I’m going to type those bullet points up in a poster and stick it above my computer in my office to remind me whenever I start planning an activity or visit or session.


Contributions from employers asking for gatekeepers in schools – who do they contact? Ian Duffy of BP spoke about a forthcoming Gatsby (?) research document which would, after comparing Careers provision around the globe, offer 8 benchmarks of what good careers work would look like nationally.

Pirandeep Dhillon from the Association of Colleges outlined a vision for local “Careers Hubs” which would offer opportunities for all stakeholders including FE, LEPs, JobCentre Plus, National Careers Service, employers and education to engage with each other, receive  comprehensive notification of the variety of opportunities and routes and find space to build networks which would, in turn, lead to further collaboration and interaction with employers and schools on individual projects.

Nick Chambers – Director Employers and Education Taskforce

Nick outlined that, even with employer engagement, this is still a system that needs impartial and qualified IAG practitioners to aid young people. Also that the fragmentation of the school system over recent years has not helped with the collaboration of provision and can even put off employers from engaging as they are flooded with a multitude of requests that ask them to repeat work and struggle to find gatekeepers with a local overview.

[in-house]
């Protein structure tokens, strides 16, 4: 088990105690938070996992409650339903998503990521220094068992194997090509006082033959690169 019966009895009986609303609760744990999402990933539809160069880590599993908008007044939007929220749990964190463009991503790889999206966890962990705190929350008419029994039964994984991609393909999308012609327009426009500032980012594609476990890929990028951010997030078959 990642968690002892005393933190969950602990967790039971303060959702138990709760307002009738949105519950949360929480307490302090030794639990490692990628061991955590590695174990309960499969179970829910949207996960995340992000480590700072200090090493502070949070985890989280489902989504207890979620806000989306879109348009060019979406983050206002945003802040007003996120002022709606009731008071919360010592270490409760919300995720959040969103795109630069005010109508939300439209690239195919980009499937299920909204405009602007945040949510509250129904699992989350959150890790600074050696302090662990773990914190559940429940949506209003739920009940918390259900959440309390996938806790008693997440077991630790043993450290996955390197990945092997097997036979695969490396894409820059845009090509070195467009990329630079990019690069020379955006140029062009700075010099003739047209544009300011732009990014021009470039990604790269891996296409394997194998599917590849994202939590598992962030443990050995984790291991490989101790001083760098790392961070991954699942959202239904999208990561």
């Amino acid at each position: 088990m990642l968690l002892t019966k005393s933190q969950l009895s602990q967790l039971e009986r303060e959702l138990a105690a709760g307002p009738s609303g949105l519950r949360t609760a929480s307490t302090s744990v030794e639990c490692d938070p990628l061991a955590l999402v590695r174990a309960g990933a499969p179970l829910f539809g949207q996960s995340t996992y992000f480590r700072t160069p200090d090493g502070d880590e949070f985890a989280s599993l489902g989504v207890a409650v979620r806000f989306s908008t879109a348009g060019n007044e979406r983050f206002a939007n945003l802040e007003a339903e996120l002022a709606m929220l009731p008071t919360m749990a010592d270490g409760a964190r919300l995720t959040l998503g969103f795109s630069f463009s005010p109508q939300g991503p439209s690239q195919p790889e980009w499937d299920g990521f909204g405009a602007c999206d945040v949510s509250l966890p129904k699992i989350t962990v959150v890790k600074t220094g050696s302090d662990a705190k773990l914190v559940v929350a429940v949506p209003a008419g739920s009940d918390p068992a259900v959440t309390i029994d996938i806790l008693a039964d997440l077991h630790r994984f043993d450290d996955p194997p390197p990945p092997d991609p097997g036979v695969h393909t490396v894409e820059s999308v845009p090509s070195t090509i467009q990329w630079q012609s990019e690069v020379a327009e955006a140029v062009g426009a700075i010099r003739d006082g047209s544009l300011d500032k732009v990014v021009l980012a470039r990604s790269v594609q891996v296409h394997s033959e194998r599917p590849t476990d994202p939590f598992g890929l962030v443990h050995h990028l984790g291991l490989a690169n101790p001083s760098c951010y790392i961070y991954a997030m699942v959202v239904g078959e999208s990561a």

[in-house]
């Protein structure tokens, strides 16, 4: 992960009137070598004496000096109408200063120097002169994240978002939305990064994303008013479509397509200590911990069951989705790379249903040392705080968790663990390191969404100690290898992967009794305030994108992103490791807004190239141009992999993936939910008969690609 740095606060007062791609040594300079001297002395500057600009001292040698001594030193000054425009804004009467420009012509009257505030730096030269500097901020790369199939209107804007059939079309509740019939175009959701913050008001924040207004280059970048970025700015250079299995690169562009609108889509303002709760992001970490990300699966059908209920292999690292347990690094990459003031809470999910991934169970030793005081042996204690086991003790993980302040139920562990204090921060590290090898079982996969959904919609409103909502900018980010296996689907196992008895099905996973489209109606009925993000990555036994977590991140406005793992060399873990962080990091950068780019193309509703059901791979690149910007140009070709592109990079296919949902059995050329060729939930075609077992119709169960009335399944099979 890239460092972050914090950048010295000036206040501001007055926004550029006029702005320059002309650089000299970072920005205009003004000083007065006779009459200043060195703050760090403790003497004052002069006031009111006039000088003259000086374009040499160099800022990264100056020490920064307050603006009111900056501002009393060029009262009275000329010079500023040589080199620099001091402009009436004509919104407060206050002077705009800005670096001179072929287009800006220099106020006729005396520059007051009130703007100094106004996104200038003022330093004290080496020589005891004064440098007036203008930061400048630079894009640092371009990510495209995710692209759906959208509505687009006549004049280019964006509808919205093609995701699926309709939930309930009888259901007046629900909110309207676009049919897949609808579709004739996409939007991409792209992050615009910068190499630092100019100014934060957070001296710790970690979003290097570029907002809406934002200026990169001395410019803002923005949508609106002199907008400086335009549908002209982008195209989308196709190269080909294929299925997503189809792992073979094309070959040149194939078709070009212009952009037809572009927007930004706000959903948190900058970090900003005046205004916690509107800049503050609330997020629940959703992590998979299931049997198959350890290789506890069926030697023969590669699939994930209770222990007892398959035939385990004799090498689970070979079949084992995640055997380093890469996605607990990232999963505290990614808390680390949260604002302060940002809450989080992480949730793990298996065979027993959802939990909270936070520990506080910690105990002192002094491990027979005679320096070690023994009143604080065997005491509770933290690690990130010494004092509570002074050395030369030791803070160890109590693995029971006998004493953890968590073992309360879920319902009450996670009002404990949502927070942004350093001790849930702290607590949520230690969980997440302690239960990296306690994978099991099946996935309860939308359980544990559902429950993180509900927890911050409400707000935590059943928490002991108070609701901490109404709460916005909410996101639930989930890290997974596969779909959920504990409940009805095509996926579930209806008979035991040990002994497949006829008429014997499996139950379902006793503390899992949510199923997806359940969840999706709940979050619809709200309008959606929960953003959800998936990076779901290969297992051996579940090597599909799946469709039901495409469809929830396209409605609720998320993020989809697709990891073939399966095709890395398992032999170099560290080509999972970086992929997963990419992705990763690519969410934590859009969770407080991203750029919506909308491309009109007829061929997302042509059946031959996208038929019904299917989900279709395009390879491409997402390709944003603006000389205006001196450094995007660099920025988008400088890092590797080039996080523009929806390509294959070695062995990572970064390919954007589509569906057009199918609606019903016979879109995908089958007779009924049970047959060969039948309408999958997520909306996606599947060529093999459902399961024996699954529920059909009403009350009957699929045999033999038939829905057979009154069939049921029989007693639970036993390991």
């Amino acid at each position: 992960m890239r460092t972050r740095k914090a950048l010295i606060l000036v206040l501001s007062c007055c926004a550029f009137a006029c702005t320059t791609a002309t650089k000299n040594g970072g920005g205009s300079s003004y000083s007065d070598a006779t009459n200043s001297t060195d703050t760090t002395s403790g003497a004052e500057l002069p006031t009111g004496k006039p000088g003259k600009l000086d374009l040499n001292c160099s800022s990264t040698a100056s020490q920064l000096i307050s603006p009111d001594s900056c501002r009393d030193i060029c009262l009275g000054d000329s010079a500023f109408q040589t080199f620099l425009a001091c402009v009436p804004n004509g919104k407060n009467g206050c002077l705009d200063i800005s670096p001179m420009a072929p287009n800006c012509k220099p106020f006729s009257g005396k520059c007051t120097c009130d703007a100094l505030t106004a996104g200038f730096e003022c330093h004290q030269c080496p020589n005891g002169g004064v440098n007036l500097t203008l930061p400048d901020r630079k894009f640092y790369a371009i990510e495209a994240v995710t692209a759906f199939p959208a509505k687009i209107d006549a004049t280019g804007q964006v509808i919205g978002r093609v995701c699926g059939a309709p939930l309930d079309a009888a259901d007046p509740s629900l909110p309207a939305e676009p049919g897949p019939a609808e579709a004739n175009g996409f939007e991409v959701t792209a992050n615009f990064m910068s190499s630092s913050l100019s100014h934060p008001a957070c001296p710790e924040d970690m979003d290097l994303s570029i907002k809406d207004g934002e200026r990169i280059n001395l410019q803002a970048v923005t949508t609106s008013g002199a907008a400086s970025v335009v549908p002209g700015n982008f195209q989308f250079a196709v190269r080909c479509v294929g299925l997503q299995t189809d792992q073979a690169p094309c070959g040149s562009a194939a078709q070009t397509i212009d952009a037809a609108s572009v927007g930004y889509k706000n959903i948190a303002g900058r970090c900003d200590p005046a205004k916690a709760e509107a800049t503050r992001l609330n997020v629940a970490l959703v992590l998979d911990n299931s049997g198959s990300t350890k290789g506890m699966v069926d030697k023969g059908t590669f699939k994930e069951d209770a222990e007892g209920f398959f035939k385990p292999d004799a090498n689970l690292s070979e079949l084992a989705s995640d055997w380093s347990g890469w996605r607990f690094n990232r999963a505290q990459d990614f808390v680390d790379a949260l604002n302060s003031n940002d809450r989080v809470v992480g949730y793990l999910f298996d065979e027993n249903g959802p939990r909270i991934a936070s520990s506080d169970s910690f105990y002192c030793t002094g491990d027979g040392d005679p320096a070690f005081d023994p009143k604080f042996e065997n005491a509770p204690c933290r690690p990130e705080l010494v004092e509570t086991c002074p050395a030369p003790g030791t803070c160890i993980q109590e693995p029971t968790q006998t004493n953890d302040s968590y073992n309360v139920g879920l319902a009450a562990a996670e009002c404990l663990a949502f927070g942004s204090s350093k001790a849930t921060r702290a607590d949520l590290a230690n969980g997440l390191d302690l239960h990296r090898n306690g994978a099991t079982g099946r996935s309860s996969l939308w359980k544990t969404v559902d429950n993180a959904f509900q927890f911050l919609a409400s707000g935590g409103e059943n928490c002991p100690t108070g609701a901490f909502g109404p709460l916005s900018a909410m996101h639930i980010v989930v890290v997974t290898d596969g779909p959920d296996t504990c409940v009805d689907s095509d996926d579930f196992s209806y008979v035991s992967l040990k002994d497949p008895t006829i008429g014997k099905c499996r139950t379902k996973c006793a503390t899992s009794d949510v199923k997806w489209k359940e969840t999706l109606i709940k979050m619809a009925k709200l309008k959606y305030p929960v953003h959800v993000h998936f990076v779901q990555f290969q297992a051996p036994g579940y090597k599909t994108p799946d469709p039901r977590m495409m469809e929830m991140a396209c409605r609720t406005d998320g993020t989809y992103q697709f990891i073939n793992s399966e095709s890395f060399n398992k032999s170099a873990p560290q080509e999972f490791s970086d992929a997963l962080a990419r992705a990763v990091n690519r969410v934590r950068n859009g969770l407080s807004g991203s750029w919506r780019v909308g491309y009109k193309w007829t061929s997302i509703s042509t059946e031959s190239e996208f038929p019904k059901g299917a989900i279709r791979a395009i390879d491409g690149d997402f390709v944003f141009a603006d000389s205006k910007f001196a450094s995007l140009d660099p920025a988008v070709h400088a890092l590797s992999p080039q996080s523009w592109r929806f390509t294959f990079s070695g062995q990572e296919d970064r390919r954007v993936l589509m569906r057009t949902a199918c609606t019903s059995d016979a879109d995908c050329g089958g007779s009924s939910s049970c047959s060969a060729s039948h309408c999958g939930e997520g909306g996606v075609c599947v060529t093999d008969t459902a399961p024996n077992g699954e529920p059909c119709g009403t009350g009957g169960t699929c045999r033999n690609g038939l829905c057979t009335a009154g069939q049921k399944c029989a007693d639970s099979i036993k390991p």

This lead onto a discussion about how large-scale businesses can ensure that the work they do to offer resources does not replicate work already done by competitors in their field and how companies can work together both in and across sectors to offer resources that fulfill needs in schools.

Peter Lambert – Director Business in the Community

Peter had the unenviable task of trying to draw this wide-ranging discussion together to form some guidance that would be equally useful for both large multinational corporations and much smaller SME’s to engage with schools.


Discussions took place around the fact that businesses are also put off as they feel their specific bank of knowledge wouldn’t be suitable for schools as their expertise might not cover the full range of “employability” – at this point the schools were keen to allay these fears and say that, even if it is a specific area of advice the company can offer then this would still be welcomed by the schools. At this point suggestions were made of the need for local and regional brokerage such as the work of (now defunct in some areas) Education Business Partnerships and what role LEPs, Chambers of Commerce and potential Careers Hubs could play in building that knowledge bank of provision and how to access it. The “locality” issue was also discussed in relation to large-scale corporations who work with nearby schools but are unable to expand their work to reach other parts of the country. Plotr was discussed as an example of a solution to this issue.

The discussion was wrapped up by Faye Ramsson from Business in the Community who advised us that they hope to have a report ready around April time.

Careers work in schools has a literacy blindspot

A recent report from the National Literacy Trust attempted to shine a light into the dark space between statistics that show improving English GCSE grades across the country and yet employers surveys still showing dissatisfaction in the literacy skills of young recruits and applications and, at the heart of the issue, how young people themselves view the relationship between their own Literacy skills and their employability potential.